At 6:30 am, we pull into the market parking lot and “begin” our day. Tents go up, tables are quickly assembled, and tablecloths and baskets spread atop them. We hastily dance about with intention, artfully arranging the bounty of produce that so many hands helped to bring to this table. We stand by the motto, “pile it high and watch it fly!,” which dictates the look of our colorful, abundant display. Mai and Isshin arrive from their CSA deliveries, more helpers from the local area arrive, and within an hour, we have transformed a barren blacktop into, dare I say, an agricultural masterpiece. Only when all the beautiful produce is placed just right, when all of the season’s hard work comes to fruition through this triumphant vision, do I take the biggest sigh of my week. A sense of pride and eagerness to share fills my heart. Nowhere else can a shopper find such fresh, real food as here, at a California farmer’s market.

With a half hour to spare before the opening bell rings, Waylon and I take the small delivery truck for two more deliveries, and a quick stop for coffee and bagels for the crew. We’re back by 7:50 to find customers already forming the line to enter the market. At 8 sharp, they start pouring in and Waylon gets right to work. He starts by helping me add up purchase totals for customers – today’s math lesson for our farmschooled boy. But then, he does something remarkable. We seem to be busier this week than I can ever remember, and I ask Waylon to help a customer gather her produce. To my delight, he transforms into one of the best sales people on the crew as he helps more and more folks in line. He rattles off the names and varieties of different fruits and vegetables, urging everyone to try things that he swears have the best flavor. Customers are taken aback that a six-year-old is recommending that they buy okra this week, or explaining why the plums are so good this year. 

When he tires of all the vegetables, he steals away to the neighboring stand to help Pietro the fisherman sling his seafood. I can’t recall when I was his age if I had the same fearless attitude at the market, engaging with all these strangers. I don’t know where Waylon inherited his ability to do so, but I think it may have come from my grandma Lois. His quick mental math and sweet salesmanship are akin to those of Lois, who helped my parents at this very market stand in Palo Alto for more than 25 years.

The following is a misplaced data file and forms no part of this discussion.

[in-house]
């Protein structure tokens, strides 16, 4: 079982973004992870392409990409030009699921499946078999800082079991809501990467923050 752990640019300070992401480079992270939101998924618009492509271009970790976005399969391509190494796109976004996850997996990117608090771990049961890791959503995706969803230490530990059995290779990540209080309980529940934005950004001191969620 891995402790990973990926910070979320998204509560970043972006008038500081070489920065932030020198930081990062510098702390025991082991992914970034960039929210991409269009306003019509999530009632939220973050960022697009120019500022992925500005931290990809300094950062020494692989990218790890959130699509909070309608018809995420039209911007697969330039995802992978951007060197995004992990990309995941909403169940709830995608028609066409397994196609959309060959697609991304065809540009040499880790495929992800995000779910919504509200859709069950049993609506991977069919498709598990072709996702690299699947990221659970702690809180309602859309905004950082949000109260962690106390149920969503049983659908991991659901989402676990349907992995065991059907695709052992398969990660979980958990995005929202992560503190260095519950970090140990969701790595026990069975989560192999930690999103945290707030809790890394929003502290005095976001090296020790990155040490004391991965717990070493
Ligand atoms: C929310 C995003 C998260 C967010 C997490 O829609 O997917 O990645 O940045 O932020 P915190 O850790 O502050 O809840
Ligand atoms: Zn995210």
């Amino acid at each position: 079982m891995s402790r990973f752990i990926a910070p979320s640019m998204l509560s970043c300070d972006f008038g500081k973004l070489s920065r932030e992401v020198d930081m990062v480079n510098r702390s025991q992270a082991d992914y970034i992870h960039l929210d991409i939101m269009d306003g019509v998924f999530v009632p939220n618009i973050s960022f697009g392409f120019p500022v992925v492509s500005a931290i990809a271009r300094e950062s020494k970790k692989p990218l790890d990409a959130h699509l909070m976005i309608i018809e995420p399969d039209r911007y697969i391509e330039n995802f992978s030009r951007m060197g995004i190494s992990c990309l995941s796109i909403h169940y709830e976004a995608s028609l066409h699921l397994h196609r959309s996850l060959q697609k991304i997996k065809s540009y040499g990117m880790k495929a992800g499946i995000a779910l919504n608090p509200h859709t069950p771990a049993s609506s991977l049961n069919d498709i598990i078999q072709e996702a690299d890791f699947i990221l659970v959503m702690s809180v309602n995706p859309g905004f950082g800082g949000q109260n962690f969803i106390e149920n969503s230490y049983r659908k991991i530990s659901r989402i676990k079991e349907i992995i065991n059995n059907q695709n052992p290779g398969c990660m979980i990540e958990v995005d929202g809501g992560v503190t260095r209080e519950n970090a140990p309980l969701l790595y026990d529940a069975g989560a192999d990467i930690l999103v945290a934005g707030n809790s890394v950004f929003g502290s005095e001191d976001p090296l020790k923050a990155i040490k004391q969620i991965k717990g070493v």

Over the next five hours, we proceed to sell nearly every single box of produce. It’s exhausting, with not a moment to sit down or even have a drink of water. When we hear the 12 o’clock end of market bell ring, we take a look around at the carnage, hoping that a fairy godmother will show up and magically clean it all up. When we realize she’s not coming, we give it one last push to get all the gear and any leftovers back onto the truck. Once the last stack of empty boxes is slid into place, we shut the back, say our thanks and goodbyes, and Waylon and I hop into the cab and hit the road north to beat traffic on the Bay Area freeways. After inhaling a sandwich, we turn on some NPR podcasts to keep us company on the long drive. With all his anticipation fulfilled, Waylon finds it easy to sleep the whole way home.

At 4 pm, we return to the Capay Valley in the heat of the summer sun. We unload the little amount of unsold produce that’s come back with us into the cooler, transfer our market treats and trades into our car, and head home to finally end the parade. Without a doubt, this one will go down in the books as my favorite market to date, for it was the first time I got to truly work side-by-side with my son, the two of us sharing in the pure pleasure of sharing.

Rye Muller